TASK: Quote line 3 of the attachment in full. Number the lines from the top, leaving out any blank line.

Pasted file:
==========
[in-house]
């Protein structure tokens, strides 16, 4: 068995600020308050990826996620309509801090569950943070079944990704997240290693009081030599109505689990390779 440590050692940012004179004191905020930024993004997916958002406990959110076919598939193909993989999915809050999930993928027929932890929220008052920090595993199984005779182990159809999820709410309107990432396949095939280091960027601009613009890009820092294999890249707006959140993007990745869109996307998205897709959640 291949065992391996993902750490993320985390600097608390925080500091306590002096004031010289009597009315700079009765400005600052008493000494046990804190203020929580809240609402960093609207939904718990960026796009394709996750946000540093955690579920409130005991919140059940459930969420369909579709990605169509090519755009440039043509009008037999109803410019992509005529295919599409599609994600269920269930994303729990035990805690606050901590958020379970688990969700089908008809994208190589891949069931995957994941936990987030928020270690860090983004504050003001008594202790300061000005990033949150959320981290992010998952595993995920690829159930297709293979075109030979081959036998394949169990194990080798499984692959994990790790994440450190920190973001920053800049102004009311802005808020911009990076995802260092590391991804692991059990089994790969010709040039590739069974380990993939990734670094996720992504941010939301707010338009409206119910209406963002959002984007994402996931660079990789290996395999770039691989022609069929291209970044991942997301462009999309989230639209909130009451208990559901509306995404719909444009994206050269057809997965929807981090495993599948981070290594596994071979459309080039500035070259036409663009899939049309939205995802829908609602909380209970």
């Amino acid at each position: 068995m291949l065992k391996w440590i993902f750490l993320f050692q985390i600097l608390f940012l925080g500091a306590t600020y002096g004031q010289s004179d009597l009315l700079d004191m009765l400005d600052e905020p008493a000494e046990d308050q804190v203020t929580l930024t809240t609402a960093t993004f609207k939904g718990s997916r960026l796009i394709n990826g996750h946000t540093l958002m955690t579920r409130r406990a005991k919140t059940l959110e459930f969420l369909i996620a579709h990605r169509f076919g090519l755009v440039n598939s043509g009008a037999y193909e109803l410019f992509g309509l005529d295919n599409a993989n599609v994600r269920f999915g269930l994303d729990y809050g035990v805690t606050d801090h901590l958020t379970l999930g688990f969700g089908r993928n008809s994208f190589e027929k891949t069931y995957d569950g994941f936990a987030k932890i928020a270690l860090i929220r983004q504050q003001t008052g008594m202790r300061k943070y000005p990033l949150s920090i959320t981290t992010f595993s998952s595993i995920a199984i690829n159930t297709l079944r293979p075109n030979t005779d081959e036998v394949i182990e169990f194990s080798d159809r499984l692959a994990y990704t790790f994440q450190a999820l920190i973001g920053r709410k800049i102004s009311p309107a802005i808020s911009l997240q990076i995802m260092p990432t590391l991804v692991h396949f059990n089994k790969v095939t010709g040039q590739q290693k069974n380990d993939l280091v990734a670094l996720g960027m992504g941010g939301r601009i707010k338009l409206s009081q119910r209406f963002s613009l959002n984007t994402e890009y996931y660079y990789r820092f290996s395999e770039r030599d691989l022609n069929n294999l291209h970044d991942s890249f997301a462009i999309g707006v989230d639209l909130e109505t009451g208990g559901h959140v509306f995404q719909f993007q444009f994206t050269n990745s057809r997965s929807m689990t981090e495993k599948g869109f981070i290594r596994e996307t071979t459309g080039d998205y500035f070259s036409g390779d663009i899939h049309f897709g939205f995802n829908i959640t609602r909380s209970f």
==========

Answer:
């Amino acid at each position: 068995m291949l065992k391996w440590i993902f750490l993320f050692q985390i600097l608390f940012l925080g500091a306590t600020y002096g004031q010289s004179d009597l009315l700079d004191m009765l400005d600052e905020p008493a000494e046990d308050q804190v203020t929580l930024t809240t609402a960093t993004f609207k939904g718990s997916r960026l796009i394709n990826g996750h946000t540093l958002m955690t579920r409130r406990a005991k919140t059940l959110e459930f969420l369909i996620a579709h990605r169509f076919g090519l755009v440039n598939s043509g009008a037999y193909e109803l410019f992509g309509l005529d295919n599409a993989n599609v994600r269920f999915g269930l994303d729990y809050g035990v805690t606050d801090h901590l958020t379970l999930g688990f969700g089908r993928n008809s994208f190589e027929k891949t069931y995957d569950g994941f936990a987030k932890i928020a270690l860090i929220r983004q504050q003001t008052g008594m202790r300061k943070y000005p990033l949150s920090i959320t981290t992010f595993s998952s595993i995920a199984i690829n159930t297709l079944r293979p075109n030979t005779d081959e036998v394949i182990e169990f194990s080798d159809r499984l692959a994990y990704t790790f994440q450190a999820l920190i973001g920053r709410k800049i102004s009311p309107a802005i808020s911009l997240q990076i995802m260092p990432t590391l991804v692991h396949f059990n089994k790969v095939t010709g040039q590739q290693k069974n380990d993939l280091v990734a670094l996720g960027m992504g941010g939301r601009i707010k338009l409206s009081q119910r209406f963002s613009l959002n984007t994402e890009y996931y660079y990789r820092f290996s395999e770039r030599d691989l022609n069929n294999l291209h970044d991942s890249f997301a462009i999309g707006v989230d639209l909130e109505t009451g208990g559901h959140v509306f995404q719909f993007q444009f994206t050269n990745s057809r997965s929807m689990t981090e495993k599948g869109f981070i290594r596994e996307t071979t459309g080039d998205y500035f070259s036409g390779d663009i899939h049309f897709g939205f995802n829908i959640t609602r909380s209970f």